The Pattern of ICI in the TME of BLCA
The workflow is displayed in Fig. 1. Firstly, a total 569 common gene expression data were extracted from TCGA and GEO cohorts. Then, the CIBERSORT and ESTIMATE algorithms were applied to assess the level of immune cells (Filter conditions: p<0.05) in BLCA patients. (Supplementary Table 1 & 2). The correlation coefficient heatmap shows that the significant positive correlation of CD8 T cells with activated memory CD4 T cells and immune score. On the contrary, the significant negative correlation of CD8 T cells with Macrophages M0 (Fig. 3C). Based on results of immune cell infiltration, BLCA patients were divided into two different ICI subtypes by R package "conesusclusterplus" unsupervised clustering. The consensus matrix was the crispest when K = 2 (Fig. 2A-2D), namely ICI cluster A and B (Supplementary Table 3). The heatmap enables visualization of the amounts of expression of immune cells of distinct ICI clusters (Fig. 3B). Moreover, two independent ICI subtypes showed significant difference in the overall survival rate (p = 0.002; Fig. 3A).
To better explain and comprehend the biological and clinical distinctions among these inherent features, we analyzed the immune cell composition of two ICI subtypes. Between two ICI subtypes, ICI cluster A had a better outcome with a median duration of roughly 5 years. Meanwhile, it was marked by increased infiltration CD8 T cells, activated memory CD4 T cells and resting Mast cells, ect. In addition, the ICI cluster A has higher immune score than the ICI cluster B. On the contrary, the ICI cluster B confirmed a poor prognosis (median survival duration roughly 3 years) and performed a large rise in the amount of Macrophages M0 (Fig. 3D).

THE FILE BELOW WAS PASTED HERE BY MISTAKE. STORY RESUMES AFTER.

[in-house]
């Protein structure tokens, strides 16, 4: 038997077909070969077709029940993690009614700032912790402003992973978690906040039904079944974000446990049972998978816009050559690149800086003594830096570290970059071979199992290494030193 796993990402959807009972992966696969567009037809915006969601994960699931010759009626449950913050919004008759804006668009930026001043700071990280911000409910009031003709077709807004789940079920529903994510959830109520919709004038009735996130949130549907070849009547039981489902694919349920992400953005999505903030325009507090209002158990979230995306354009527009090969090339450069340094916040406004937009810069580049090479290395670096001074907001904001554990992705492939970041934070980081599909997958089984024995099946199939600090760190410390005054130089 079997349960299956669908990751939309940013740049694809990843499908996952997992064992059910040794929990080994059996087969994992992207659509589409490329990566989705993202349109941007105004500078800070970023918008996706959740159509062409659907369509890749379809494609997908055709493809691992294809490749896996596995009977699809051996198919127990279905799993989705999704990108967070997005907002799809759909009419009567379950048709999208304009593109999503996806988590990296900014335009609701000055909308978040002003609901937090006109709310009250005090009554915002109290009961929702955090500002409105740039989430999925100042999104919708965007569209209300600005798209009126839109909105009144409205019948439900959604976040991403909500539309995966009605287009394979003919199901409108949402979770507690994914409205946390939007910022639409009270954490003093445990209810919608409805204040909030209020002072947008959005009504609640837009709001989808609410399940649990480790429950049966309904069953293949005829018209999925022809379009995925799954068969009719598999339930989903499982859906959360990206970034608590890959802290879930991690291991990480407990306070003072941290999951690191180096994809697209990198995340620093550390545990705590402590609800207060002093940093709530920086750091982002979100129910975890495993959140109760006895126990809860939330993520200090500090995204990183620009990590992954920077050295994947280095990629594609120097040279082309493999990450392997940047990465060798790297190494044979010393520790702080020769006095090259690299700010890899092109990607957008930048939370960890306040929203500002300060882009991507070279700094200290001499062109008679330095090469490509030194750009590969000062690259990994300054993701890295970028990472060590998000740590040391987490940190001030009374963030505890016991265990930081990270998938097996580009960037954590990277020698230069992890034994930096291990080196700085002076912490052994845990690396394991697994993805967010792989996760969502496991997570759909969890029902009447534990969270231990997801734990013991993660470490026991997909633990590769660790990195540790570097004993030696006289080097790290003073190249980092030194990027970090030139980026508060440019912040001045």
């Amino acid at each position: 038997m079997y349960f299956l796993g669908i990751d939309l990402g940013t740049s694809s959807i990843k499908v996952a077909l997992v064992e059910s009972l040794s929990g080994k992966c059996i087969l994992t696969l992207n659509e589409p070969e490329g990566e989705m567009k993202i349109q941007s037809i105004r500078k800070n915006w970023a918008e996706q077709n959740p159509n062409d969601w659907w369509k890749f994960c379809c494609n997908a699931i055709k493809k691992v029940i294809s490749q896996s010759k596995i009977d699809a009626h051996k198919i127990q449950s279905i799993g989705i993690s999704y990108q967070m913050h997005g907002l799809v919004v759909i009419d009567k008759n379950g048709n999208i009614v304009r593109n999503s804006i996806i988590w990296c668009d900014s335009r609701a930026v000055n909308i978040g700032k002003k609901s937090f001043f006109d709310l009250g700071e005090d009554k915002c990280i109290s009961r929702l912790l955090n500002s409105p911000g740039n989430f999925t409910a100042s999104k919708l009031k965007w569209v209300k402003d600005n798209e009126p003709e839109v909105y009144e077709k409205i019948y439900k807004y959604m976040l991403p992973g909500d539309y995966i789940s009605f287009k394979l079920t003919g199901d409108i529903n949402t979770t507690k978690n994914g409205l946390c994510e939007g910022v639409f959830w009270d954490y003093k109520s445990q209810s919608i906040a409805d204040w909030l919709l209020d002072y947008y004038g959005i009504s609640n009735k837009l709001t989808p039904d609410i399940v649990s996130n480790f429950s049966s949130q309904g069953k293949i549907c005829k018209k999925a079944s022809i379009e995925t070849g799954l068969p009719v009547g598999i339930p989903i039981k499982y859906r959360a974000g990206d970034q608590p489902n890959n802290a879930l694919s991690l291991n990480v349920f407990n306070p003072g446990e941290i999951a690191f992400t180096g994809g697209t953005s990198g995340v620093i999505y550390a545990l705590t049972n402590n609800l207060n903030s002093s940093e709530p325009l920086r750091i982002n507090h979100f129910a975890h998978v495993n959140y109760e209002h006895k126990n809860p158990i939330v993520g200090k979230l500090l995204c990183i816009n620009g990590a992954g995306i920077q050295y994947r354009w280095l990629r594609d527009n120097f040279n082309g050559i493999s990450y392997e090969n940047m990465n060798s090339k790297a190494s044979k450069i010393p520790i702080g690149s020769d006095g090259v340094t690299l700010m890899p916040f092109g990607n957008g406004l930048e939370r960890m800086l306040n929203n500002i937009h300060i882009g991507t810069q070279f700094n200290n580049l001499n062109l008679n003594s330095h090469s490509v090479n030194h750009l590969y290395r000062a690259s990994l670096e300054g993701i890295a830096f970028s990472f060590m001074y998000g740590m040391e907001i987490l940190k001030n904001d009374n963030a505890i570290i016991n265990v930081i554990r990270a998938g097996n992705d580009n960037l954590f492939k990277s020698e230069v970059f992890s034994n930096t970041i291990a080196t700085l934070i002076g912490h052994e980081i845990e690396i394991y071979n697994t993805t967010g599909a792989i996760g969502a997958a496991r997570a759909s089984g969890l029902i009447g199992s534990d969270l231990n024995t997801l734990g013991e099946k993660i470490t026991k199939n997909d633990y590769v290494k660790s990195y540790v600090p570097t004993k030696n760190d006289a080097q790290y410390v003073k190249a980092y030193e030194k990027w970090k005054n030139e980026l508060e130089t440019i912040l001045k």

Identified the subtypes of immune related gene
To understand the underlying biological properties of distinct immunophenotypes, we used R package “limma” to carry out differential analysis to identify the transcriptome differences between two subtypes. To determine the DEGs, unsupervised clustering was implemented by the "limma" package (Supplementary Table 4). We classified BLCA patients into gene clusters A–B by DEGs (Fig. 4A-4D; Supplementary Table 5). The positive correlation of DEGs values with the clusters signature, were coded as ICI gene signature A, while the remaining DEGs were coded as ICI gene signature B. At the same time, to remove interference or duplicated genes, we employed the "Boruta" method to minimize the dimensionality of gene signatures A and B. The transcriptome properties of DEGs are shown in a heat map created with the R package "pheatmap." The R package "clusterProfiler" was applied to execute GO enrichment analysis on the signature genes. Fig. 5B-5E illustrates the biological processes that have been significantly enriched, and Supplementary Table 6 contains a thorough explanation.
Next, we evaluated the prognosis of gene clusters A–B combined with survival information. It showed that two independent gene clusters had significant difference in overall survival (p < 0.001; Fig. 5F). The gene cluster A was characterized with a better outcome (median survival duration roughly 5.5 years), whereas the gene cluster B was linked to a poor outcome. (median survival duration roughly 2 years). As displayed in Fig. 5G, the gene cluster A showed obvious increase in the infiltration of some immune cells, like as CD8 T cells and naive B cells. Meanwhile, the gene cluster B performed a higher Macrophages M0 infiltration. Finally, some differentially expressed target genes were analyzed in two gene clusters by the “limma” package.
Generation of ICI Score